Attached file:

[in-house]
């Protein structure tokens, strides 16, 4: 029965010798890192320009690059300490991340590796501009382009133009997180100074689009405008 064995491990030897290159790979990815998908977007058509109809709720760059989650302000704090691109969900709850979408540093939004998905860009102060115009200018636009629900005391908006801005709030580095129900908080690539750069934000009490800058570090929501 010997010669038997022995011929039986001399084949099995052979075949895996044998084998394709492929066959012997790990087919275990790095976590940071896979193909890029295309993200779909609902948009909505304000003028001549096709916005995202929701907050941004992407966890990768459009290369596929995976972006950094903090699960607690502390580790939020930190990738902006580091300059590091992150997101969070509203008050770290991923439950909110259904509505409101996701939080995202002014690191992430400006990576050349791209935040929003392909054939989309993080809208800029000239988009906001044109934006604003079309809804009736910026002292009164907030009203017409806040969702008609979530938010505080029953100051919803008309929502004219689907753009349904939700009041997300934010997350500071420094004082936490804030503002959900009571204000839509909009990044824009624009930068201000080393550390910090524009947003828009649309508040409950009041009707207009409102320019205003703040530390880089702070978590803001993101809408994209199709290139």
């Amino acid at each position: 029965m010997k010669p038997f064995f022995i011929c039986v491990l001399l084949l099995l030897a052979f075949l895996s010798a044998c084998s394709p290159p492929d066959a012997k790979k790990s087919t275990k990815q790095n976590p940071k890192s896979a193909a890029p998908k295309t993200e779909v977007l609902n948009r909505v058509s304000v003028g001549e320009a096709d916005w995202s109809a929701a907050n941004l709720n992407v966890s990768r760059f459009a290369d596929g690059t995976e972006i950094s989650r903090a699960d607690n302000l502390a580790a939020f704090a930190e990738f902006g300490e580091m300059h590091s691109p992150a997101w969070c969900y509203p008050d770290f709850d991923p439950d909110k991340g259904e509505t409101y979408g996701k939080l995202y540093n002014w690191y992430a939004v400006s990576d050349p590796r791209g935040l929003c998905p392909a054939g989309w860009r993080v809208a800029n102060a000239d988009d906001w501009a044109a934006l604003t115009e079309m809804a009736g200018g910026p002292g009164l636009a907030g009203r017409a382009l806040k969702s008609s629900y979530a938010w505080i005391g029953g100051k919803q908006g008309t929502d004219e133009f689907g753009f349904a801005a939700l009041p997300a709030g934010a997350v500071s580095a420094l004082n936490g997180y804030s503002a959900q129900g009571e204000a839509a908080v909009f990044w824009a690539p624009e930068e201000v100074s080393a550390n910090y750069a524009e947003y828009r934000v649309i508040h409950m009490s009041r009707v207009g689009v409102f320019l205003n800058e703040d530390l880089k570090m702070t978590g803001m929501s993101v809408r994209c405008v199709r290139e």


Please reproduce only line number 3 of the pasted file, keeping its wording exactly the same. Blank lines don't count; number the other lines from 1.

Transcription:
């Amino acid at each position: 029965m010997k010669p038997f064995f022995i011929c039986v491990l001399l084949l099995l030897a052979f075949l895996s010798a044998c084998s394709p290159p492929d066959a012997k790979k790990s087919t275990k990815q790095n976590p940071k890192s896979a193909a890029p998908k295309t993200e779909v977007l609902n948009r909505v058509s304000v003028g001549e320009a096709d916005w995202s109809a929701a907050n941004l709720n992407v966890s990768r760059f459009a290369d596929g690059t995976e972006i950094s989650r903090a699960d607690n302000l502390a580790a939020f704090a930190e990738f902006g300490e580091m300059h590091s691109p992150a997101w969070c969900y509203p008050d770290f709850d991923p439950d909110k991340g259904e509505t409101y979408g996701k939080l995202y540093n002014w690191y992430a939004v400006s990576d050349p590796r791209g935040l929003c998905p392909a054939g989309w860009r993080v809208a800029n102060a000239d988009d906001w501009a044109a934006l604003t115009e079309m809804a009736g200018g910026p002292g009164l636009a907030g009203r017409a382009l806040k969702s008609s629900y979530a938010w505080i005391g029953g100051k919803q908006g008309t929502d004219e133009f689907g753009f349904a801005a939700l009041p997300a709030g934010a997350v500071s580095a420094l004082n936490g997180y804030s503002a959900q129900g009571e204000a839509a908080v909009f990044w824009a690539p624009e930068e201000v100074s080393a550390n910090y750069a524009e947003y828009r934000v649309i508040h409950m009490s009041r009707v207009g689009v409102f320019l205003n800058e703040d530390l880089k570090m702070t978590g803001m929501s993101v809408r994209c405008v199709r290139e």